Global finance will never be fully regulated at an international level as long as sovereign states exist. At the same time, international financial flows are an important part of how the global economy works, so to be effective regulations need some measure of international coordination. Watching Barack Obama talk about financial reform at last night’s State of the Union has left Felix Salmon worried on this score:
What I’m worried about here, then, is that the Obama administration’s financial-reform proposals are being driven much more by domestic political calculus than by a coordinated international attempt to create a global financial system that is less leveraged and more stable than the one we’ve grown used to.
The thing is that this problem is perfectly general. The dysfunctional nature of the United States Congress means that essentially all diplomatic intercourse with the American government is worthless. If you were at a G8 meeting talking regulation, why would you take the Obama administration’s positions seriously? Or at a Major Economies Forum meeting talking about climate change? Or at a UN Security Council meeting talking about multilateral nuclear disarmament? Or a meeting about “global imbalances” and the need for eventual public sector deleveraging? A WTO meeting about trade in agricultural commodities? It would almost make more sense at this point for Susan Collins’ staff to represent the US in international fora, though even she can’t deliver the 67th vote needed to ratify something like the Comprehensive Test Ban Treaty.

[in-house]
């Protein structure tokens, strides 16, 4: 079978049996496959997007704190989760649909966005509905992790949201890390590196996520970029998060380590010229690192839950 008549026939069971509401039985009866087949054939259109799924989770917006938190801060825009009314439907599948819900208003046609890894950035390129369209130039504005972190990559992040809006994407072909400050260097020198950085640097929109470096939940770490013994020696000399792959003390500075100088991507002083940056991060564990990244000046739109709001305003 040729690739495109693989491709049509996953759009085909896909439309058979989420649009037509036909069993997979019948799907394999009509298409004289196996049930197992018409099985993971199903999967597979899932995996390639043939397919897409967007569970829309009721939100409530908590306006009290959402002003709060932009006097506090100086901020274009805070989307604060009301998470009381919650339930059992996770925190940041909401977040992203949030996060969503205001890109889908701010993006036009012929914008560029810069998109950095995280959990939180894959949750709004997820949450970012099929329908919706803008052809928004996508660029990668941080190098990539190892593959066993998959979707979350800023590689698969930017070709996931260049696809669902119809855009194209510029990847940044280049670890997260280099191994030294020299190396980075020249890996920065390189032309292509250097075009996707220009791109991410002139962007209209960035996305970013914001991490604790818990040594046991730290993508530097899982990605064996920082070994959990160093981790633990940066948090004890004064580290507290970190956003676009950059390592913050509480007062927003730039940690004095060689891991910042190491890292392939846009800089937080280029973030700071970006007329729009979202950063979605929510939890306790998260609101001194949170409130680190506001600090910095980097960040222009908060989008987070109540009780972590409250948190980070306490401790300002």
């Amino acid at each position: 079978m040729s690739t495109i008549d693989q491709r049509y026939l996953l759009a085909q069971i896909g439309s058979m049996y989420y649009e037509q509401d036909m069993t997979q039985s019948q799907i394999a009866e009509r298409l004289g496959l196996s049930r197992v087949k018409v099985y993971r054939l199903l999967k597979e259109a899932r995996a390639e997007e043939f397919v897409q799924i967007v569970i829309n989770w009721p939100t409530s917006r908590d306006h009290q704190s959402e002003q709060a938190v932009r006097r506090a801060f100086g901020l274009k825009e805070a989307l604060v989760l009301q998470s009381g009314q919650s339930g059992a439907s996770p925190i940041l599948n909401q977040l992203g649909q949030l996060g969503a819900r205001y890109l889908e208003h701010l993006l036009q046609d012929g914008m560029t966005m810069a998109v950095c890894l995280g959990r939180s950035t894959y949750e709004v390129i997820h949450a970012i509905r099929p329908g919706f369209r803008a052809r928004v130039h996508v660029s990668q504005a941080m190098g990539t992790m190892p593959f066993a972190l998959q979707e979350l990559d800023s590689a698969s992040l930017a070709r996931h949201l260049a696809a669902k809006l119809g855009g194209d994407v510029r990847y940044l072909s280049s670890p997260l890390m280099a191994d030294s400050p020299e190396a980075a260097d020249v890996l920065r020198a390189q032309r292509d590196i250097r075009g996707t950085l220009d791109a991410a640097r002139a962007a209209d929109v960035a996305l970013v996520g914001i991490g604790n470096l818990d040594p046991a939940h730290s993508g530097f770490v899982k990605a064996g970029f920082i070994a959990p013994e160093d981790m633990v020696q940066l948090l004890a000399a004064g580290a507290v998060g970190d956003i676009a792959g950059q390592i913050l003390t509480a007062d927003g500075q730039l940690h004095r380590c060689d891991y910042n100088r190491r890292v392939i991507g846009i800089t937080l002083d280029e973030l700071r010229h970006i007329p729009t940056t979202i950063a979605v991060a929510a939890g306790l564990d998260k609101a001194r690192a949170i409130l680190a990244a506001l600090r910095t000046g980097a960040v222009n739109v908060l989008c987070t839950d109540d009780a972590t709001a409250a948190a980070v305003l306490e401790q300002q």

Domestic political constraints at a diplomatic meeting are nothing new. And in some ways they can strengthen your hand. If you say “look, Japan, I sympathize with what you’re saying but unless you give me my way on this one point Congress will throw the whole thing out” then this is a good way of getting Japan to give in on the one point. But if the people you’re negotiating with think that anything you oppose will face unanimous opposition from a minority with the power to block bills, while your own party isn’t even disciplined enough to provide the leadership with consistent backing on procedural issues, then what is there really to negotiate about?
What’s especially troubling about this is that it’s asymmetrical. A president who “can’t get anything done” still has a wide latitude to conduct national security policy to his liking, but basically only in reactionary ways. Congress can’t or won’t stop a president from launching a war, or detaining people without trial, or surveilling them without warrants. But the progressive view on international policy isn’t merely that we shouldn’t do those things, but that we should take constructive steps to cooperate with other countries on problems of mutual concern. But if the president can’t credibly promise congressional action, then he can’t really undertake cooperative international action.